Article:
211 is a free information and referral service that connects people to health and human services in their community 24 hours a day, 7 days a week.
211 serves people of all income levels, languages and cultural backgrounds and is available to 96% of Californians and to 85% of U.S. households. 211 programs are supported by United Way, public and private funders, city and county agencies and more. In fact, California United Ways operate and/or provide major funding for 2-1-1 programs throughout the state. 211 also plays a critical role in providing information and support in times of disaster, such as evacuation, shelter, food, medical and recovery information, and provides public officials with feedback from callers about changing conditions.
In 2016, California 211 programs responded to over 2.8 million inquiries from people seeking services such as rent and mortgage assistance, food and shelter, health care, job training, transportation, child care, and elder care. 211 is also an important gateway for connecting low and moderate-income families to Covered California (affordable health coverage), CalWorks (temporary assistance for needy families), CalFresh (food assistance), the Children’s Health Insurance Program (CHIP), the federal and state Earned Income Tax Credit (EITC) and more. In the same year, over one million unique hits were tracked on 211 websites across the state.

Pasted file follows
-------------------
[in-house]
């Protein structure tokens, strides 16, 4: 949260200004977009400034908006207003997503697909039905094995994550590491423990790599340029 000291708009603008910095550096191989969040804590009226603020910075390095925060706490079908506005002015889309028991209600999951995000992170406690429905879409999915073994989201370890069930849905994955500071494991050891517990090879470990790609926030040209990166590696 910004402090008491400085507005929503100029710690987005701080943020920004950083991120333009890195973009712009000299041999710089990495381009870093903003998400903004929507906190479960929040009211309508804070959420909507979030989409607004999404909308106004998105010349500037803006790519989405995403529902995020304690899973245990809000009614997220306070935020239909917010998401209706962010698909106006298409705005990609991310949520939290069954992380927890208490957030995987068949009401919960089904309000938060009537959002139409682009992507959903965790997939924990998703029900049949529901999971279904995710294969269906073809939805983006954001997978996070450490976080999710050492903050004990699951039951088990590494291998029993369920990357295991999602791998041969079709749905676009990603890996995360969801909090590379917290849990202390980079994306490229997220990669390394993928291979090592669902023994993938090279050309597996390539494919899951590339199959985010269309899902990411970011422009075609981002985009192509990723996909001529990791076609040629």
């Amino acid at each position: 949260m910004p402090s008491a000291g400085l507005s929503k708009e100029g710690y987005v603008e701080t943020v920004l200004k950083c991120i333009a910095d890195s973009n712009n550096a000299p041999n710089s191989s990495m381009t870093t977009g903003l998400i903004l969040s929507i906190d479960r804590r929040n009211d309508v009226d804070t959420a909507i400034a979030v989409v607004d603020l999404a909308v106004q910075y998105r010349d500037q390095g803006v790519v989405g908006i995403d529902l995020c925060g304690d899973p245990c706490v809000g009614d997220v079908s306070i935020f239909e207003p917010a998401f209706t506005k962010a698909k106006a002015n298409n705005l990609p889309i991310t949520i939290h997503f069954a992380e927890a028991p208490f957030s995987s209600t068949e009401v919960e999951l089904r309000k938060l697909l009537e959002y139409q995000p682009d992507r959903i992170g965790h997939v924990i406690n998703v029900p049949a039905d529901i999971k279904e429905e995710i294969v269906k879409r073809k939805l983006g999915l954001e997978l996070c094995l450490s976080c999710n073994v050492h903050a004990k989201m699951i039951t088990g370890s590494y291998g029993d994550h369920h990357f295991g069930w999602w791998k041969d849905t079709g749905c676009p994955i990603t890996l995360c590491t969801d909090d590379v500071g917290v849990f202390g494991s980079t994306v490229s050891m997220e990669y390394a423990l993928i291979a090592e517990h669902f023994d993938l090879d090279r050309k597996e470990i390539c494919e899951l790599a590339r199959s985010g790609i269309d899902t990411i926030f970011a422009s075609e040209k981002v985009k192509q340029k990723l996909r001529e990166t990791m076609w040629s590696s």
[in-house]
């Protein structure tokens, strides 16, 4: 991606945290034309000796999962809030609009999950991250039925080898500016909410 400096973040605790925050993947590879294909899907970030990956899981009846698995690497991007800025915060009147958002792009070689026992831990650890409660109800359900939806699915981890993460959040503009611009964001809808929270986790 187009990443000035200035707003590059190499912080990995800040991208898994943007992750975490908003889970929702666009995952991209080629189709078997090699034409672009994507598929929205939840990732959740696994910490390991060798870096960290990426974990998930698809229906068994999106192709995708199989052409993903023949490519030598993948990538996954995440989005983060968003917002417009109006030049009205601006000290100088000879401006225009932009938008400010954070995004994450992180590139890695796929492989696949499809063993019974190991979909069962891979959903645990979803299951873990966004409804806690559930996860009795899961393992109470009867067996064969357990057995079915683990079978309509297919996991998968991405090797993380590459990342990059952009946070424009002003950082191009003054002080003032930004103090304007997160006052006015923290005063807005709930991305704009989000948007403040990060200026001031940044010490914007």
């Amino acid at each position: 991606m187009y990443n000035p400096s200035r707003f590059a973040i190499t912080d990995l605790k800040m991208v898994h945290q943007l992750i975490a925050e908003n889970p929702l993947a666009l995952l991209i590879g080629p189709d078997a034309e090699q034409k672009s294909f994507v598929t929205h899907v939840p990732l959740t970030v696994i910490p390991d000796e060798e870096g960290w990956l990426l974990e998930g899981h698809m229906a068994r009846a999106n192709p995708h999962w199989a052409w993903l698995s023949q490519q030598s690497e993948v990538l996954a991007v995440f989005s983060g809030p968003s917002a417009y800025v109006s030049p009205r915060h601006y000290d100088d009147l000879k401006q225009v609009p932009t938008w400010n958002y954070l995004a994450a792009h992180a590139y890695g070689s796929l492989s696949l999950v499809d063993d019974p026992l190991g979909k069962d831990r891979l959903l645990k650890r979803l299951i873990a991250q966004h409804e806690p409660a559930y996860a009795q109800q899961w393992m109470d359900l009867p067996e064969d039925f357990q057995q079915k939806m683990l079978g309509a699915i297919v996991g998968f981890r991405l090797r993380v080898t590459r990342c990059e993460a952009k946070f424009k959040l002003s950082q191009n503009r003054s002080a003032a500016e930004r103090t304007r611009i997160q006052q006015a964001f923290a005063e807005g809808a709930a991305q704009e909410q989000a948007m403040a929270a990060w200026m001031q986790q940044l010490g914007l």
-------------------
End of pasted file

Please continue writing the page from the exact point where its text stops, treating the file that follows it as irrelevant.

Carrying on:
History of 211
Authorization of the 211 system using a three-digit dialing code (211) was first enacted by the Federal Communications Commission (FCC) in 2000. The Commission delegated each state with the task of implementing their own 211 programs. The FCC's regulatory framework was based upon the national program and operational standards put forward by the United Way and the Alliance of Information and Referral Services (AIRS), the two major national leaders for 211 adoption.
This site was created by and is maintained by United Ways of California, on behalf of the California 211 Operating Partnership.